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Meng Wanzhou, chief financial officer of Huawei, returns to the British Columbi Supreme Court after a break from her extradition hearing in Vancouver, Canada, on August 17. Photo: The Canadian Press via AP

LettersDid Huawei’s Meng defraud HSBC? Hong Kong’s banking regulator must investigate

  • Meng’s fateful meeting with HSBC took place in Hong Kong, between Hong Kong parties. While the case has unleashed a storm elsewhere, why has the Hong Kong Monetary Authority remained silent?
The saga of the arrest, detention and trial of Meng Wanzhou, the chief financial officer of Huawei, by Canada following an extradition request by the United States has lasted more than 1,000 days and has generated sensational headlines across the globe. Meng is accused of defrauding HSBC during a PowerPoint presentation in Hong Kong about Huawei’s business dealings in Iran, conducted via an affiliate, Skycom, and thus putting the bank at risk of breaching US sanctions. She denies the charges.

The allegation centres on one key point: did HSBC have prior knowledge of relations between Huawei and Skycom? If so, who at HSBC knew and how much did they know? If HSBC did have prior knowledge of the Huawei-Skycom connection, the fraud case falls apart.

While China, Canada and the US have bared their knuckles in the tussle over Meng, and a wedge has been driven between China’s relations with Canada and the US because of the extradition case, the Hong Kong Monetary Authority – the city’s banking regulator tasked with maintaining monetary and financial stability for Hong Kong as an important international financial centre – has remained eerily quiet about the allegation of financial fraud.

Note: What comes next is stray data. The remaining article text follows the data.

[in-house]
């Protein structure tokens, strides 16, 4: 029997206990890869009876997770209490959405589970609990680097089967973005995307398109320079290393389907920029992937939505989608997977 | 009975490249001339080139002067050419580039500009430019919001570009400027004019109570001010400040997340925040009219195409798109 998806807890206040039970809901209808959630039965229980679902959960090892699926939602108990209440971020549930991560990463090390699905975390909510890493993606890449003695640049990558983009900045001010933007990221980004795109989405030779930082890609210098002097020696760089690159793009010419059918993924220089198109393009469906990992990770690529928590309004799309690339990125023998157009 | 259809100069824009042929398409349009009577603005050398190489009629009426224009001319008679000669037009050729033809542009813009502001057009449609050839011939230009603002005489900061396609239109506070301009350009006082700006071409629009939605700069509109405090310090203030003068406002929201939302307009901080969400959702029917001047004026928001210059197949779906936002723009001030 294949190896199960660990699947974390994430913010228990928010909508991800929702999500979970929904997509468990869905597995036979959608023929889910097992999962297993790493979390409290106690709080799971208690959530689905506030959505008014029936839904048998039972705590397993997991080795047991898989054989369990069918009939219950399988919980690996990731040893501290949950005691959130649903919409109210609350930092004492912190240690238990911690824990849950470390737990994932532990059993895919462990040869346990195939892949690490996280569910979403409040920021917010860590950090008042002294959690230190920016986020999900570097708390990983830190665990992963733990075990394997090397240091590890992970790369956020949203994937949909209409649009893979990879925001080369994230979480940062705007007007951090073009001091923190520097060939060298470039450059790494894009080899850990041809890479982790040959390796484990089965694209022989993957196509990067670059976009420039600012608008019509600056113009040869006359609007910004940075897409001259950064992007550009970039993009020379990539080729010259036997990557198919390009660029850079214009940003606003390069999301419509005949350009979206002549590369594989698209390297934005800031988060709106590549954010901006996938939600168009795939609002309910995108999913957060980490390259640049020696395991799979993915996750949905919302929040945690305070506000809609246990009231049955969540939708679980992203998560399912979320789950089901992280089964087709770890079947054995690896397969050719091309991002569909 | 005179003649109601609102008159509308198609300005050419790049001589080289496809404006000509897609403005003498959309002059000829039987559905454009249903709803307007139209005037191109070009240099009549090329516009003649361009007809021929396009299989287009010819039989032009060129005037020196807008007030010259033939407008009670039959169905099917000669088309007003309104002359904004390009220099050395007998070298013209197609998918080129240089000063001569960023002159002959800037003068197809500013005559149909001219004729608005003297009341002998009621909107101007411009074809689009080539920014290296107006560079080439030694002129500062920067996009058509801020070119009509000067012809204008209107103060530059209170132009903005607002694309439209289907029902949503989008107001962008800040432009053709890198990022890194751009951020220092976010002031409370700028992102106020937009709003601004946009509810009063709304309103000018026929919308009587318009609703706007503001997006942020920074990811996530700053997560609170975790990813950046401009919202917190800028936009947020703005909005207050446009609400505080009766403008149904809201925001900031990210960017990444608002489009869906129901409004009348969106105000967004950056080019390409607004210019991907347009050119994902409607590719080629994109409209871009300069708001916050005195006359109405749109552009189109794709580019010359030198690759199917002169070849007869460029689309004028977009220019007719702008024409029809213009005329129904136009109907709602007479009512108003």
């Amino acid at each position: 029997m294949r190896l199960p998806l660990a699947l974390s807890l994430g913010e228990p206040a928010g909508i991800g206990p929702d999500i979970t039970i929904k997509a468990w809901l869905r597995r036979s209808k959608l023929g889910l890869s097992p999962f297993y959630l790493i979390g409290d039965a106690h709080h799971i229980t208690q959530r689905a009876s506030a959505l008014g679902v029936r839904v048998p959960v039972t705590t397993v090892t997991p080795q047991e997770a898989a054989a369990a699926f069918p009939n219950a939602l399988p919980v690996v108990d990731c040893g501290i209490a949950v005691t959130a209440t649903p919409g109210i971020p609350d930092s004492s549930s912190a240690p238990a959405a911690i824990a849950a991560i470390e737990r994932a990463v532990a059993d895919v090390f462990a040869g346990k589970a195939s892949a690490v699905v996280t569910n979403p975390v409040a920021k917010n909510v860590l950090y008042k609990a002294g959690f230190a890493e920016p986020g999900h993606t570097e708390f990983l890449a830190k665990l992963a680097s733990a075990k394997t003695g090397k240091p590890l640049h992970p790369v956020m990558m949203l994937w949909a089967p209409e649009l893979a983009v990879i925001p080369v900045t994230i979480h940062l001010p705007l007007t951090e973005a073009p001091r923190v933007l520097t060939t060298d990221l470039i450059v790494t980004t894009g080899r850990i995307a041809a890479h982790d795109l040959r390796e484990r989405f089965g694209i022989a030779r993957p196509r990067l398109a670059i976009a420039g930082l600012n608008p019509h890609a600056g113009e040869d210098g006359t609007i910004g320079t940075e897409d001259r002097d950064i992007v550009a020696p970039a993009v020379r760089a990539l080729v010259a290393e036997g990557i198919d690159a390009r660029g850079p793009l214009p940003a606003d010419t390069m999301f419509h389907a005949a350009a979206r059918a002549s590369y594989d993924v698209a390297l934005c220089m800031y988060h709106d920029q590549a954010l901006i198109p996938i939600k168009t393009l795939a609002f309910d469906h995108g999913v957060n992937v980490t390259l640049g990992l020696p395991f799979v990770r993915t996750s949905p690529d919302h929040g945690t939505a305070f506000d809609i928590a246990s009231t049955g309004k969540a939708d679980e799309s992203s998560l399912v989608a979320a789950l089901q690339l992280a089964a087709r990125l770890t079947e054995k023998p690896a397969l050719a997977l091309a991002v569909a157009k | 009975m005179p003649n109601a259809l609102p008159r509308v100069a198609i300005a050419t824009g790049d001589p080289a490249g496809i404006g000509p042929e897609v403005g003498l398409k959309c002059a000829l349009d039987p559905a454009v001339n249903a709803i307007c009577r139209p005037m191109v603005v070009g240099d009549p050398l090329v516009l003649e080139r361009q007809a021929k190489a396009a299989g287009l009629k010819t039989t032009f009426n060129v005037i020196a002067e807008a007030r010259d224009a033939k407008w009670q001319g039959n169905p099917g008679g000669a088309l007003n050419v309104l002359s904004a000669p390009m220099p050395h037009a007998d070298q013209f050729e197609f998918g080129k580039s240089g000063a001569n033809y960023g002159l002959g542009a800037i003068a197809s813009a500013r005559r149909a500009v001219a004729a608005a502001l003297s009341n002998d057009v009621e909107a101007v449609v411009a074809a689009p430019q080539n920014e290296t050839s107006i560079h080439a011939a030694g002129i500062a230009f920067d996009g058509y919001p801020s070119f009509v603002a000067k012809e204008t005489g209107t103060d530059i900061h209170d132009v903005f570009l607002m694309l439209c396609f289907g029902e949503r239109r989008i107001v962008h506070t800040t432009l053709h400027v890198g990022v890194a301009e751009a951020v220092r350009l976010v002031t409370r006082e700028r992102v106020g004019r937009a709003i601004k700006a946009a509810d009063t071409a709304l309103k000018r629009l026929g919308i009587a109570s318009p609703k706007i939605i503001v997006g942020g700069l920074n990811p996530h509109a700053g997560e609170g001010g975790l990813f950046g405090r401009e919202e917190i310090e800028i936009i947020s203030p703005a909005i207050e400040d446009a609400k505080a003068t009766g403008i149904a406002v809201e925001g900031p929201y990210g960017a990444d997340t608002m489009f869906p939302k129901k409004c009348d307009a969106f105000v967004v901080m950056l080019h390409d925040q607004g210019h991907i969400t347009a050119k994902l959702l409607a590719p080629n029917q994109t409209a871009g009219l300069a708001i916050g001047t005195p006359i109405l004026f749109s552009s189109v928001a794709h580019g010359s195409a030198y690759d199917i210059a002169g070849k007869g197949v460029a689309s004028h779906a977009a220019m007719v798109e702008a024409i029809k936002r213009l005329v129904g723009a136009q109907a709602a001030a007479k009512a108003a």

HSBC should, logically, have raised the issue with the HKMA first, given that Meng’s meeting took place in Hong Kong, between Hong Kong parties, under the watchful eyes of Hong Kong regulators and law enforcement agencies. Should the allegation be substantiated, it would damage the integrity of Hong Kong as an international financial centre.


How the arrest of Huawei CFO Meng Wanzhou soured China's relations with the US and Canada

How the arrest of Huawei CFO Meng Wanzhou soured China's relations with the US and Canada
By definition and the power of its regulatory oversight authority, the HKMA has a statutory mandate to investigate any allegedly egregious events and should have a legitimate interest in doing so. When these allegations have unleashed a storm elsewhere, why has Hong Kong remained silent?

Did HSBC report the allegation to the HKMA, or to the Hong Kong police’s economic crimes division? Did the HKMA or the police initiate any investigation? It appears not. As an important international financial centre, Hong Kong should be vigilant and seek to investigate any allegations of financial fraud, as North American regulators and law enforcement agencies do.

So why the silence, even after evidence has come to light which Meng’s lawyers have argued shows HSBC had prior knowledge of the relations between Huawei and Skycom?

Maintaining financial integrity and enhancing market confidence in Hong Kong require the HKMA to initiate an investigation into the fraud allegation either independently or with the police. Depositions should be taken from HSBC’s senior executives, to get to the bottom of their knowledge of the Huawei-Skycom connections. The HKMA should move fast, to either substantiate or invalidate the allegation.

This is a rare opportunity for Hong Kong to do the right thing and use the rule of law to help bring to a legal and logical end this sensational saga.

Victor Gao, former China policy adviser, Hong Kong Securities and Futures Commission, and chair professor, Soochow University